persons, I have reason to think, were more conversant with the thoughts of Mr. Knox's mind. Unfortunately, there is no existing record of any conversation which Mr. Knox ever held with him. * Mr. Digges La Touche is dead, his papers have been destroyed ; I cannot (I wish I could !) avail myself of his testimony. I can use it only negatively, and through the medium of another informant. His sister, in answer to my inquiries, has most kindly replied, that she never heard him breathe a doubt of the fixedness of Mr. Knox's religious views; or suggest a suspicion that any change had taken place in the character of his long established

Whilst this sheet is under my revision, I hear the following interesting anecdote. On the day before Mr. Knox's death, Mr. J. J. Digges La Touche was observed to be in a state of the deepest feeling ;---on being asked the reason, he referred to the state of his friend, Mr. Knox: and when pressed more particularly, he exclaimed, “I would give my right hand to be now as that man is; he is living with God.”

belief and opinions. “I do not hesitate" (she writes) “to assert, that I am sure my brother was not aware that any change had taken place in Mr. Knox's mind on religious subjects, so as to differ from his views and sentiments as published in “ The Remains.” And, as he was in the frequent habit of visiting Mr. Knox, even to within a day or two of his death, it is almost certain he would have been made acquainted with any such change of views, had it taken place.”

That is the opinion of an impartial, and candidly judicious mind : it is an opinion with which, I think, all such minds will be concurrent.

Within a fortnight previous to Mr. Knox's death, he received the sacrament of the Lord's Supper, at the hands of the Rev. J. J. Digges La Touche, the curate of St. Anne's Church, the assistant minister of Mr. Knox's parish. That solemn ordinance was partaken of, in communion with a minister, whom Mr. Knox then wilfully suffered to remain in error as to a change in one of the most important topics of his doctrinal belief! On the supposition of such a change, would this have been to the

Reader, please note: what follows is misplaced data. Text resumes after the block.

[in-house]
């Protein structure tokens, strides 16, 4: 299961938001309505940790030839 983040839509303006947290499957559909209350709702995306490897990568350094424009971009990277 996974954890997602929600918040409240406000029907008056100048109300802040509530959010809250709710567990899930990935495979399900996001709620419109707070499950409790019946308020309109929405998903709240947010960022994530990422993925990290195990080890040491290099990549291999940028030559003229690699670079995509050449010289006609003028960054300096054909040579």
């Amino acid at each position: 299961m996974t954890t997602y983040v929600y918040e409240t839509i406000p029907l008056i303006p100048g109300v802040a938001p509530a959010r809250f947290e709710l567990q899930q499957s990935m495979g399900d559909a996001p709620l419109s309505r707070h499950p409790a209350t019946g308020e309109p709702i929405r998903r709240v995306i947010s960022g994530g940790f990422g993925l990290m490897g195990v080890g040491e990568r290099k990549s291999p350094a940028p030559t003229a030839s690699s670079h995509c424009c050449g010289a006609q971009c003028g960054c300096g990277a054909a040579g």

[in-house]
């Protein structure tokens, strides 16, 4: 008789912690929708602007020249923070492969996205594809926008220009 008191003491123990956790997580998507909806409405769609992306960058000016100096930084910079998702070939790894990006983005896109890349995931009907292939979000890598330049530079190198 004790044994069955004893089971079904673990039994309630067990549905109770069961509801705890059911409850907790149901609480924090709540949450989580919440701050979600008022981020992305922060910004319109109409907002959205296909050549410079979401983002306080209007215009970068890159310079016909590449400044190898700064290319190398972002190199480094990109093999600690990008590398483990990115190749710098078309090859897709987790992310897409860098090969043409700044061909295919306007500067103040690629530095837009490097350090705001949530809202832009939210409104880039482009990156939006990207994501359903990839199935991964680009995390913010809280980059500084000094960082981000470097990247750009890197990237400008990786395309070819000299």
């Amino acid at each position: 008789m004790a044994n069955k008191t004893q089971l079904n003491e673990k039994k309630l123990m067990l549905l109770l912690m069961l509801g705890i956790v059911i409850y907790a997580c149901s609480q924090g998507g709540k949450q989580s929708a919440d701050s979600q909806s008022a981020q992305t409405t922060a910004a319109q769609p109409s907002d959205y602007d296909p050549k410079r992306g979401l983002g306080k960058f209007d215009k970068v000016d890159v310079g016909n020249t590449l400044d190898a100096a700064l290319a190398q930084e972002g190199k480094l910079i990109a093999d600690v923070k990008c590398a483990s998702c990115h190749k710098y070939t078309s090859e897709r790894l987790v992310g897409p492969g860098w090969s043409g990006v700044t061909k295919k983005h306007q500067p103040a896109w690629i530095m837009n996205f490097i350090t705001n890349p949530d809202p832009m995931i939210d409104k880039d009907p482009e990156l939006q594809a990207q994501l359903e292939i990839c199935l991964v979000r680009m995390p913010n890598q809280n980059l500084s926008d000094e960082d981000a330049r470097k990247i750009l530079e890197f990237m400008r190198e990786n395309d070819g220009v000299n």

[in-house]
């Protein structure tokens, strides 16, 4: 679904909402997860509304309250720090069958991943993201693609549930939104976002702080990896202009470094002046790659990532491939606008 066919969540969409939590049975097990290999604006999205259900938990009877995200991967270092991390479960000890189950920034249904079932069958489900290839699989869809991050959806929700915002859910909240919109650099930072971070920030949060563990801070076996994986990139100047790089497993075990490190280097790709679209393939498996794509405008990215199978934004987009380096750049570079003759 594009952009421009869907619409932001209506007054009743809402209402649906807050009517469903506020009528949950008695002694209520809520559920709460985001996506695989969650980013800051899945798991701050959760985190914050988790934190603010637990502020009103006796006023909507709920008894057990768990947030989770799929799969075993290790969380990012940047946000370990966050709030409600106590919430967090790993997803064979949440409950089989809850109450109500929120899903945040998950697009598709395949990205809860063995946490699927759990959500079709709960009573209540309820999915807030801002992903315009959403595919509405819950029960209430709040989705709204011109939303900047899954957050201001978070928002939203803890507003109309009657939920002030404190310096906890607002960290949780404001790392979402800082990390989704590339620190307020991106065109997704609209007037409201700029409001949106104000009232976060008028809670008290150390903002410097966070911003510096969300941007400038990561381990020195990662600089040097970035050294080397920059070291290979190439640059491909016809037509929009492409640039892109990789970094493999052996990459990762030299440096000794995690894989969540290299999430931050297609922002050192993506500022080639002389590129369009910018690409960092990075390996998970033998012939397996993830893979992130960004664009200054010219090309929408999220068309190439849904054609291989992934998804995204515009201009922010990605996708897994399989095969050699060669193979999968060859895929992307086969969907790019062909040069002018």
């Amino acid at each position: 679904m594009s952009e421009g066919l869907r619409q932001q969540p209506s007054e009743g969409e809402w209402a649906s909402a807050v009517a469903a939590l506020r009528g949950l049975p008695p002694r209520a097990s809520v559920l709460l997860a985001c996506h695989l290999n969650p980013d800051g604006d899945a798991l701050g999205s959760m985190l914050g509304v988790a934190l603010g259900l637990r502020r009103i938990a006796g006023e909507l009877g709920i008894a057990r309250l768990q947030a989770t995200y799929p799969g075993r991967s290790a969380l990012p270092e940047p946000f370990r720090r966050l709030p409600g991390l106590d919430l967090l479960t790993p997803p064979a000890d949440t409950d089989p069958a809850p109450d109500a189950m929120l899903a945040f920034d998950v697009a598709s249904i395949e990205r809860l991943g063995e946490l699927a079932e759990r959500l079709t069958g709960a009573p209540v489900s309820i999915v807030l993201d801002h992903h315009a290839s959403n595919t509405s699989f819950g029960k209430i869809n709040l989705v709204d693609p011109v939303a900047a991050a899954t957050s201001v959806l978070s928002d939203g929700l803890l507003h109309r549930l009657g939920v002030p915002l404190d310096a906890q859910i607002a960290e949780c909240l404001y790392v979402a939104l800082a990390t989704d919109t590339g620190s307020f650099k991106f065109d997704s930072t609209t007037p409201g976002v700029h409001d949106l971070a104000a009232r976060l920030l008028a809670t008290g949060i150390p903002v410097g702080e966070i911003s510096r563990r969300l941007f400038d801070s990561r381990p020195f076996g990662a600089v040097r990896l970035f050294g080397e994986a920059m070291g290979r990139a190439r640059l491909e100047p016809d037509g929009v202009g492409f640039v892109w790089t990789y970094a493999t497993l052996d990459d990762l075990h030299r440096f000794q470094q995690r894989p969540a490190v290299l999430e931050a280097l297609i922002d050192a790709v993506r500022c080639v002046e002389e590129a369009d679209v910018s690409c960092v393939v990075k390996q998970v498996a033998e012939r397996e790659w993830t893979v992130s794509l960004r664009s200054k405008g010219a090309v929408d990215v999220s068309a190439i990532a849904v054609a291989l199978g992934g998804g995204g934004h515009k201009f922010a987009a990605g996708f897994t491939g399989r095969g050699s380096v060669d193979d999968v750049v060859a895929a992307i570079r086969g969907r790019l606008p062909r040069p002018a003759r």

quieting of his conscience, and avoiding of all scruple and doubtfulness?"

The Rev. Christopher Darby, rector of Kells, in the county of Kilkenny, had enjoyed an intimacy with Mr. Knox of sixteen years' continuance; and there was, I believe, no subject on which Mr. Knox was not in the habit of communicating with him, without any reserve. Mr. Darby writes to me thus: “As well as I can recollect, I saw Mr. Knox a fortnight before his death. The last evening I was in Dublin, I spent with him alone. Up to that period, I can positively say no change had taken place in his religious opinions. He spoke of his increasing infirmities; his perfect confidence in future happiness ; and prayed for an increased inward growth of what he called evangelical religion : nothing else, he said, could satisfy him. He had some fears respecting the struggle of nature with death; and said he hoped this would be spared him, (as it mercifully was). It was at that time

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that he spoke to me of two persons who had come to press what they called evangelical religion upon him ; and he spoke as confidently as to the justness of his own views as ever I heard him. I have no doubt, however, that his own papers will be more valuable in determining what his opinions were, than any other document."